So far this week I’ve only showcased stand-alone music tracks. As a filmmaker, the area which interests me the most is mixing music to picture. Below are a couple of recent examples of this. I’m not seasoned by any means, but these exercises made me appreciate the pressure film composers find themselves under. Music is generally added as one the last element in a production, usually just at the point when energy, money and time have all disappeared. Worse still, everyone seems to love the music when they hear it, but before long they want to start changing things – often people with little-to-no musical knowledge. It’s little wonder so many composers suffer exhaustion and mental disorders!
My first “speed scoring” effort was for a composing competition. I basically only had a day to create the tune. I’m pretty happy with the result considering the time constraints. This said I was a little miffed when they decided to change the goal-posts and extend the deadline by several days (this was just after I submitted the track). There is no denying this track would have greatly benefited from the additional time to improve the clarity of the mix. This said, it was still a useful exercise even if I wouldn’t rush out and do it again.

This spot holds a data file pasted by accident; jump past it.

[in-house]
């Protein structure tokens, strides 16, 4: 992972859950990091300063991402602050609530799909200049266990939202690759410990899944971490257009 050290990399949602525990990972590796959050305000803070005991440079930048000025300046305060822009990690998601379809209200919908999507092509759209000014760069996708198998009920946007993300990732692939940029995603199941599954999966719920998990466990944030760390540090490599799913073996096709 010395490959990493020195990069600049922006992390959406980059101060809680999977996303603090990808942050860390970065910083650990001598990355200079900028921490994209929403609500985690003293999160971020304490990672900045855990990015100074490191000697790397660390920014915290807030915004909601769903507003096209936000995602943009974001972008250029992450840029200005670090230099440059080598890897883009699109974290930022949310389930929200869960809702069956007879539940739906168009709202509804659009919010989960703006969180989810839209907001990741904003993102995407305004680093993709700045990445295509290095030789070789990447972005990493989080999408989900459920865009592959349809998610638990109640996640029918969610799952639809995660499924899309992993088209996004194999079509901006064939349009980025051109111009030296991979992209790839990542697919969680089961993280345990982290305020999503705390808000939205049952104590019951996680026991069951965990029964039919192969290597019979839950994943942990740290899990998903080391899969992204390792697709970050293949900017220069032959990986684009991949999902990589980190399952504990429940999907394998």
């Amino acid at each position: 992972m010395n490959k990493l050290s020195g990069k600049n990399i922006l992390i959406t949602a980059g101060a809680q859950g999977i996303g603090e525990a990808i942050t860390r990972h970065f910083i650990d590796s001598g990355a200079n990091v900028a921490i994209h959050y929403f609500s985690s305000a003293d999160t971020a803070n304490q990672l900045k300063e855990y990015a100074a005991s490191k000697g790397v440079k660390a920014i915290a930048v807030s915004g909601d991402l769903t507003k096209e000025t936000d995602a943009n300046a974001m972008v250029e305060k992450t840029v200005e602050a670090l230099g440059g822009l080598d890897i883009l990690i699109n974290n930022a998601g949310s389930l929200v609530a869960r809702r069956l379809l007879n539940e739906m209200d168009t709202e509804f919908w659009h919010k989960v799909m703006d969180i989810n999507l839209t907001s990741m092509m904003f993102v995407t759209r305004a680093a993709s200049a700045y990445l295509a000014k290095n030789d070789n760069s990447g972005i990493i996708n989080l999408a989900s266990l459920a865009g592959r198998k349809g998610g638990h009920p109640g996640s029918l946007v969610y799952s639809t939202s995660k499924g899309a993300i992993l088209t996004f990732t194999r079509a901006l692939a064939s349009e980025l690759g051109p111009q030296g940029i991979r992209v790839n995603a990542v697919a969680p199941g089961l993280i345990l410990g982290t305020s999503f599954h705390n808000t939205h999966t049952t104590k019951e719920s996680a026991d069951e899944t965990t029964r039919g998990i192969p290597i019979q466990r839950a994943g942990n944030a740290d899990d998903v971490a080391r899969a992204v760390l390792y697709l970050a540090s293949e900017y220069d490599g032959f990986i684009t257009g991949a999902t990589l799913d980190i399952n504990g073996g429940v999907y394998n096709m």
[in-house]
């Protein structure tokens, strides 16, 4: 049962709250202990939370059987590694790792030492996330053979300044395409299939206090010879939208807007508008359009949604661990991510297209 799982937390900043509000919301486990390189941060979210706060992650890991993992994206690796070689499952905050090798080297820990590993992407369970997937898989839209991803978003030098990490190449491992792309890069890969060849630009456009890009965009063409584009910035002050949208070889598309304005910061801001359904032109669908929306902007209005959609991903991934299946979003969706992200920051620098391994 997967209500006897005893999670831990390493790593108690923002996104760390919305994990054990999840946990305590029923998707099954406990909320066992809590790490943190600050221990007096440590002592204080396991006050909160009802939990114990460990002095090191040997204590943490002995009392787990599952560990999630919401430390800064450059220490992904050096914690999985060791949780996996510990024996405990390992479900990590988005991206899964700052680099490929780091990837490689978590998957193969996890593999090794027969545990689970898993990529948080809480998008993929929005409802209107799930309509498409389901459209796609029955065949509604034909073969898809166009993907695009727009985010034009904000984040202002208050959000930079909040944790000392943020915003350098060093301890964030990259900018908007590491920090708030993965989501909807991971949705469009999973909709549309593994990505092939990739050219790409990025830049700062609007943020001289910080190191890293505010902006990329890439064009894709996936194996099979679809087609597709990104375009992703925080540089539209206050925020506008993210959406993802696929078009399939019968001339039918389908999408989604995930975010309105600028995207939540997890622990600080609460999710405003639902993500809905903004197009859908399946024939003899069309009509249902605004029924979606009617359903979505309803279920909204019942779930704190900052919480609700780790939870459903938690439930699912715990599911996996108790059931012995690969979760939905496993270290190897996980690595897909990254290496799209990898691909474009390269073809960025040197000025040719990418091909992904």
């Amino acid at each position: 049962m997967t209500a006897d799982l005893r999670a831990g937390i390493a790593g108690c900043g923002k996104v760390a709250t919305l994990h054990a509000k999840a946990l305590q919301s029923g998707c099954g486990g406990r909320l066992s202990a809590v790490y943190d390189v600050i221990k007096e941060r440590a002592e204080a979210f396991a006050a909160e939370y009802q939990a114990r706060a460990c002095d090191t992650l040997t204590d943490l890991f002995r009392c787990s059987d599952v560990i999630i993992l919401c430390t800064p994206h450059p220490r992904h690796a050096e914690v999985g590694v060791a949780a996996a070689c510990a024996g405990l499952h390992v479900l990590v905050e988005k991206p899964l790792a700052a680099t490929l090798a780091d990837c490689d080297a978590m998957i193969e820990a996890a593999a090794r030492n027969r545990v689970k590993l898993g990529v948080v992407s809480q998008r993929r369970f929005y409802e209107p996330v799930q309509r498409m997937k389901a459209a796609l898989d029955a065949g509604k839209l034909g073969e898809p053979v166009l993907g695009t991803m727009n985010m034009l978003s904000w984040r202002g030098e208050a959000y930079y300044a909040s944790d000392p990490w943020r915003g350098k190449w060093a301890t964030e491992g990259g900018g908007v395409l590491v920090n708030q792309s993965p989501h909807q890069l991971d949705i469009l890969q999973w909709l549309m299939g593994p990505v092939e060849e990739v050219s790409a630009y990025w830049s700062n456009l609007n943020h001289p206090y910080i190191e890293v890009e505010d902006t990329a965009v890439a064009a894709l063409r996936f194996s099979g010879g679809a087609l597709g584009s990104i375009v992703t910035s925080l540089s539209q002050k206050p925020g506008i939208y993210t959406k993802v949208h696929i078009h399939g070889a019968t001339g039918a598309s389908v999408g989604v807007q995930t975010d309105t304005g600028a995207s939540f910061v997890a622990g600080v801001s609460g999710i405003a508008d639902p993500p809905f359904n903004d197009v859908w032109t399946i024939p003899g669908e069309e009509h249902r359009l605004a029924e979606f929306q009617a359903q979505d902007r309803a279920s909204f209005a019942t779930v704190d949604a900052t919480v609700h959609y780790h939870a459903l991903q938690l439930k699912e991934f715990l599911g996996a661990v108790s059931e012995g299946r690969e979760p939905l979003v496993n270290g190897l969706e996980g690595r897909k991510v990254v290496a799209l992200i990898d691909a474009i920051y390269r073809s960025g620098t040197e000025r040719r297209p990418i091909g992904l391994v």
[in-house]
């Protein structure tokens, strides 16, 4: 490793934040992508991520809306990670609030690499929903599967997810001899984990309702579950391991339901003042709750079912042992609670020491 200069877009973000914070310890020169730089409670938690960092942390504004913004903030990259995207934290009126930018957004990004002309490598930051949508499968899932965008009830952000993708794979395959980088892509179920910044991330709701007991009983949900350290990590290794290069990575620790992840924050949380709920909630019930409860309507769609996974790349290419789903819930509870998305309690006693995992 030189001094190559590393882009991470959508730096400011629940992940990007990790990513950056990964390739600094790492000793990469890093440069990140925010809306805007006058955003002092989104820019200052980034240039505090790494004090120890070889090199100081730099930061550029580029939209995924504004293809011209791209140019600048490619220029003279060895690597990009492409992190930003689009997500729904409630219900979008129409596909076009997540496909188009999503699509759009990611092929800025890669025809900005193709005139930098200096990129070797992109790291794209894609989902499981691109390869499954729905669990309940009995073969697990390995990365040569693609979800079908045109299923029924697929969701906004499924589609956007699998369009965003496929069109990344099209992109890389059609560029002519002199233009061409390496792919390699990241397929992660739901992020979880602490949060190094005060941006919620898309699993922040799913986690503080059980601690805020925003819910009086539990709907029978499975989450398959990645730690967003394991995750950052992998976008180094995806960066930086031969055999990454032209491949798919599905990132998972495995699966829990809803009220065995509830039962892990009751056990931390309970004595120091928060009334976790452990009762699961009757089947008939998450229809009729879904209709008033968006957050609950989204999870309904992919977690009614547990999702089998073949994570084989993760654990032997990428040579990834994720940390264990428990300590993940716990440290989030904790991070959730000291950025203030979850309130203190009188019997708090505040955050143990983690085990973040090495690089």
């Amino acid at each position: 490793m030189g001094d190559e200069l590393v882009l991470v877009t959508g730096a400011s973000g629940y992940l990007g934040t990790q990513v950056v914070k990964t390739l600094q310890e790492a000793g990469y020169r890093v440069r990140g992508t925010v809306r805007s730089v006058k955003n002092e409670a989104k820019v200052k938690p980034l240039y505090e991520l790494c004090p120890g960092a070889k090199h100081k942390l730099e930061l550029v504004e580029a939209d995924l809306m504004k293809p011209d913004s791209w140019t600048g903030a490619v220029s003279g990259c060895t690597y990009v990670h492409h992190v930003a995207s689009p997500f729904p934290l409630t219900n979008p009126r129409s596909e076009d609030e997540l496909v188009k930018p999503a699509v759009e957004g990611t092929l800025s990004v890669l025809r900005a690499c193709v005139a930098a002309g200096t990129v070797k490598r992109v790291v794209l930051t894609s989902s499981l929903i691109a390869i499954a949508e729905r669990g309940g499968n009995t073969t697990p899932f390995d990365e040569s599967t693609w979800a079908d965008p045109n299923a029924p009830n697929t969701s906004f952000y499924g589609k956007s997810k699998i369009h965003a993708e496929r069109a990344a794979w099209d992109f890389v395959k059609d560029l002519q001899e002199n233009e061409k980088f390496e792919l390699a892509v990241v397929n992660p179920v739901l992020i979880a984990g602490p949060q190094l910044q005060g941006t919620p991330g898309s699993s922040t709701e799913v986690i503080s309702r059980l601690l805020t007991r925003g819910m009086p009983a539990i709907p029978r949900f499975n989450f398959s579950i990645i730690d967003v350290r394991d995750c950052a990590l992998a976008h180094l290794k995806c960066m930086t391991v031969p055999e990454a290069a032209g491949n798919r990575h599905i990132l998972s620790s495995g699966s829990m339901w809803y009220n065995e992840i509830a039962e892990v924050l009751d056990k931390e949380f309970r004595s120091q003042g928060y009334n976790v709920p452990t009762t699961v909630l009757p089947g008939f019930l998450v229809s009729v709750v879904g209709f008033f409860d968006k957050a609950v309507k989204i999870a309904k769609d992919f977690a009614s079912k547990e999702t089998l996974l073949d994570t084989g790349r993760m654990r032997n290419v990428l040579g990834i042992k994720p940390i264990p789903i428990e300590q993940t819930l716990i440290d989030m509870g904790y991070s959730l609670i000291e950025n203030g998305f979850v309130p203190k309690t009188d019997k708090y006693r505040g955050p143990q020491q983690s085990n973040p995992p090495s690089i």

My second ‘speed-scoring’ experience came about when I was asked to make a video for an art exhibition. Once again, everything was left until two days before the opening (I only had an hour to prep, film and interview everything, after which the window of opportunity was gone). As if the lack of preparation for filming wasn’t stressful enough, the next problem was finding some music to edit against. I decided rather than spent the time trying to find the right tune – why not just write one? Which is exactly what happened.